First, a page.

The past few weeks of employees working from home have put enormous strain on businesses and brought into sharp focus the importance of being agile, adaptable, and able to increase the pace of innovation and change at short notice. Technology solutions such as robotics and automation are pivotal to enabling this, so we can expect to see their use rapidly accelerate over the next few months, as the economy works to get back on its feet.
Ivan Ericsson, Head of Quality Assurance, Expleo.
But whilst technology can bring immense value to businesses, pivoting toward an automation-first model is no simple task. Badly managed digital upgrades are incredibly costly and can cause companies to take two steps back before they’ve even started. That’s why, until now, many particularly large or complex industries have taken a slow and steady approach to automation.
But if the COVID-19 pandemic has taught businesses anything, it’s that they need to be poised for abrupt market disruption at any moment – so this “keeping the lights” on approach to technology cannot continue. With that in mind, here are the most important things for companies to consider when embarking on a digital transformation.
Master process maturity
It makes sense that digitization has been catapulted to the top of the agenda for most businesses in recent weeks. But in order to get this right, organisations must first master process maturity. The most important part of a pivot in a new direction is to ensure that you have one foot solidly on the floor. In quality terms this means having a baseline of testing effectiveness and efficiency, and a plan to optimize opportunities to improve them both. This will provide the grounding to change direction quickly and adopt new technologies and methodologies with ease.
Ensure quality from the start
Our increased reliance on digital services in recent weeks has posed big questions about reliability. The strength of security systems of tools like Zoom have come under scrutiny. Unprecedented spikes in usage have given companies like Microsoft pause for thought as to whether their back-end systems can handle the surge, and stories of businesses rushing to upscale their VPNs to ensure remote access systems perform have been commonplace.
This is the reminder that quality and assurance should be at the heart of innovation, not an afterthought – retrofitting quality into a system is always a painful and costly exercise. The purpose of focusing on quality when delivering change is to make sure that the end product works – this is no less critical when the rush to market is accelerated, but it is more challenging. Mature agile testing approaches are needed to ensure the fast delivery of working solutions. After all – once COVID-19 has passed, we won’t remember all of the tools that were simply ‘there’, we’ll remember the ones that worked well and that we could rely upon.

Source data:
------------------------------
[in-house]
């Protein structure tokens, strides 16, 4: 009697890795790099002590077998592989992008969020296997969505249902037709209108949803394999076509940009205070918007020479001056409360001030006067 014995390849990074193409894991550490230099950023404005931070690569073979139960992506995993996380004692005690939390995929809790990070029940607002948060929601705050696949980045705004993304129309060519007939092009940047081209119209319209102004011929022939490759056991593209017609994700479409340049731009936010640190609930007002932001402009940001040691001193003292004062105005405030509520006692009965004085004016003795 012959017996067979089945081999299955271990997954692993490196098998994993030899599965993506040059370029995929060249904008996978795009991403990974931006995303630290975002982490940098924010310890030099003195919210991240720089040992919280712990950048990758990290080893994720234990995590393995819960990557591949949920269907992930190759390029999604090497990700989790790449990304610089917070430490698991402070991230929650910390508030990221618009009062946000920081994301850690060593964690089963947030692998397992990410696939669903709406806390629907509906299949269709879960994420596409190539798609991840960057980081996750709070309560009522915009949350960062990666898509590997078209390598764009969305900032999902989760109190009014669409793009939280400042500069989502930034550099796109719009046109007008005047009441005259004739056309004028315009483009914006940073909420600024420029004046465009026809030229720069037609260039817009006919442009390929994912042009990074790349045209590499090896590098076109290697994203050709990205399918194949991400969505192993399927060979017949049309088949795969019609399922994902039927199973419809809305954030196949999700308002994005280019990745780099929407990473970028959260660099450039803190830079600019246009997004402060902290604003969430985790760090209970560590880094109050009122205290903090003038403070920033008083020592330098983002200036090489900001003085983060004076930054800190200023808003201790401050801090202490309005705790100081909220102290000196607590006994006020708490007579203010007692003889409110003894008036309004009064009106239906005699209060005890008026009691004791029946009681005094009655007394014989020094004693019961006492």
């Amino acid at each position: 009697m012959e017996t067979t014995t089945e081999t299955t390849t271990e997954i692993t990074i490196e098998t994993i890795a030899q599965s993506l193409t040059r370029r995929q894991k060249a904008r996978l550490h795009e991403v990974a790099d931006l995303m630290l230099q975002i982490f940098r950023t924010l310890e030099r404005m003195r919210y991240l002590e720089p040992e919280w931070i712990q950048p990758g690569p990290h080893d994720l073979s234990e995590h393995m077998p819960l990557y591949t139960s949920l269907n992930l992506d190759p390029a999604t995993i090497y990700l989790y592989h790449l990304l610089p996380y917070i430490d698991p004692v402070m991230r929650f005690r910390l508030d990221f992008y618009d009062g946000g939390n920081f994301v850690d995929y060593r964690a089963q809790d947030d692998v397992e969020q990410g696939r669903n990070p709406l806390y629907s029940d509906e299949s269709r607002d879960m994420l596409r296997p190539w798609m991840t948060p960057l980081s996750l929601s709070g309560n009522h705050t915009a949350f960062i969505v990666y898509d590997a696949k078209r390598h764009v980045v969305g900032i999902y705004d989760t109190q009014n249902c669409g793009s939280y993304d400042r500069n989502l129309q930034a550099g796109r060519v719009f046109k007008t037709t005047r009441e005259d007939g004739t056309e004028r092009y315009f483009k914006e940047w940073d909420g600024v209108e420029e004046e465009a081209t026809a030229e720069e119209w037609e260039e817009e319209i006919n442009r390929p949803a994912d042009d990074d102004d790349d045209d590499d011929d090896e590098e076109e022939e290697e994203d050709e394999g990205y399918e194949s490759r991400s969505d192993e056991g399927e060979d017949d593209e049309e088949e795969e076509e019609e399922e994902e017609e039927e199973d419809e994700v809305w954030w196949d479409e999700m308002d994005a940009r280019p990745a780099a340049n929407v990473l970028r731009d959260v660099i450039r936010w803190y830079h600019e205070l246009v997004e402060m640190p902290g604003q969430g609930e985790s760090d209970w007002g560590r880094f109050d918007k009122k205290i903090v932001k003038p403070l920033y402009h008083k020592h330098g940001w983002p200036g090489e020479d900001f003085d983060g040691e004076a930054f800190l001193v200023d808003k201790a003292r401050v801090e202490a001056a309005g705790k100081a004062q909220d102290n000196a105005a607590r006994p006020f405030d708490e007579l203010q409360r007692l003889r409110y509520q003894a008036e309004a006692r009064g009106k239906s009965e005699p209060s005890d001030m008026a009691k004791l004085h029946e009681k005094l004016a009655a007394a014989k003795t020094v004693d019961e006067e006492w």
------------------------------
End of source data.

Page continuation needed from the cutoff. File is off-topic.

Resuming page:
Getting things right first time is absolutely vital when building trust with customers, so quality – or ensuring the tech works - must be at the top of the agenda when implementing any change. One way to ensure this is via automated testing. This removes colossal amounts of risk as well as time and expense for companies.
The result is that businesses can spend less time, money and effort on rolling out new products to customers with greater speed and frequency. At the same time, having this reassurance in place will enable them to pivot quickly and efficiently to any change that comes their way – for logistics companies, that might be introducing electronic signatures, or for transport companies, editing timetables and monitoring commuter traffic.
Mind over matter
The reality is, businesses know they need to adapt, and they’ve known this for some time. But new technologies cannot be adopted with an old mindset. Companies that really want to see results from digital upgrades need to invest time and money both in upgrading their legacy systems, and upskilling staff, so that they have the tools and the confidence to steer the ship forward.
A factory reset like this is a colossal task for any business to undertake. But rather than accept defeat, businesses just need to find the right partner with the right tools. One that not only understands their pain points and the complexities of managing digital change on a seismic scale, but has experience seeding the ‘fail-fast’ culture of startups into massive corporations, so they can assist them every step of the way.
Ultimately, if nothing is done to accelerate innovation, big brands risk being usurped by nimbler competitors with automation at their core, that are agile enough to adapt to market needs and consumer demands when the occasion demands it.
Companies like Dyson and Formula 1 have cemented their place in history for making the leap from vacuums and cars, to ventilators, and oxygen masks, respectively. But as the country works to overcome this devastating pandemic, it’s not just the technological elite that has proved its worth.
Nearly all office-based businesses have shown they can act in an agile manner simply by adopting a home working so quickly, such as cloud-based office software and video conferencing. Now their focus should be in developing their agile capabilities even further, by putting technology and quality at the heart of their operations.
Suddenly, for all businesses, being able to adapt quickly, maintain infallible levels of security, and ensure quality of service at all times. This can only be unlocked via quality-driven, digital transformations – if it has been possible because of social needs then it must be achievable for commercial ones. If necessity is the mother of invention so must quality be the mother of success.
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